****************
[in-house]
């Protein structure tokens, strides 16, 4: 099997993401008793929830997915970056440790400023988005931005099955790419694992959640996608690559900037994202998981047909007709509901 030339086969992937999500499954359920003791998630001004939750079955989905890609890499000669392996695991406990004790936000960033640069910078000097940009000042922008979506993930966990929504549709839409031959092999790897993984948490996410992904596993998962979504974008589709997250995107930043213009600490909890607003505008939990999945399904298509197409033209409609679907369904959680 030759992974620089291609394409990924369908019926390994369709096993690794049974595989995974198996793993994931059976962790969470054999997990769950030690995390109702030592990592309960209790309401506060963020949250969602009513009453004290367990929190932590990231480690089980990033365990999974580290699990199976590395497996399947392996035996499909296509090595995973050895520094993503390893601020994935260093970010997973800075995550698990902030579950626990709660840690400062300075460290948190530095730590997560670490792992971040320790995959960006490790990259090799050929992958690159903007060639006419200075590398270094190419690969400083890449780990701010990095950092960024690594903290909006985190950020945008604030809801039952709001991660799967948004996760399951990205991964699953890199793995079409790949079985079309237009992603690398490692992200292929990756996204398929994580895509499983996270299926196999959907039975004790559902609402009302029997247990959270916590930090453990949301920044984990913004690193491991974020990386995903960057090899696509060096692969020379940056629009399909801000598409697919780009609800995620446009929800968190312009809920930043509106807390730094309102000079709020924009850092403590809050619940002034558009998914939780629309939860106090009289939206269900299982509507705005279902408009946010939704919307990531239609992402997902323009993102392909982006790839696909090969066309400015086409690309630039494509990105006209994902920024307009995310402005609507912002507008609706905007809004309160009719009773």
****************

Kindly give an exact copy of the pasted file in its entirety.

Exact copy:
[in-house]
């Protein structure tokens, strides 16, 4: 099997993401008793929830997915970056440790400023988005931005099955790419694992959640996608690559900037994202998981047909007709509901 030339086969992937999500499954359920003791998630001004939750079955989905890609890499000669392996695991406990004790936000960033640069910078000097940009000042922008979506993930966990929504549709839409031959092999790897993984948490996410992904596993998962979504974008589709997250995107930043213009600490909890607003505008939990999945399904298509197409033209409609679907369904959680 030759992974620089291609394409990924369908019926390994369709096993690794049974595989995974198996793993994931059976962790969470054999997990769950030690995390109702030592990592309960209790309401506060963020949250969602009513009453004290367990929190932590990231480690089980990033365990999974580290699990199976590395497996399947392996035996499909296509090595995973050895520094993503390893601020994935260093970010997973800075995550698990902030579950626990709660840690400062300075460290948190530095730590997560670490792992971040320790995959960006490790990259090799050929992958690159903007060639006419200075590398270094190419690969400083890449780990701010990095950092960024690594903290909006985190950020945008604030809801039952709001991660799967948004996760399951990205991964699953890199793995079409790949079985079309237009992603690398490692992200292929990756996204398929994580895509499983996270299926196999959907039975004790559902609402009302029997247990959270916590930090453990949301920044984990913004690193491991974020990386995903960057090899696509060096692969020379940056629009399909801000598409697919780009609800995620446009929800968190312009809920930043509106807390730094309102000079709020924009850092403590809050619940002034558009998914939780629309939860106090009289939206269900299982509507705005279902408009946010939704919307990531239609992402997902323009993102392909982006790839696909090969066309400015086409690309630039494509990105006209994902920024307009995310402005609507912002507008609706905007809004309160009719009773």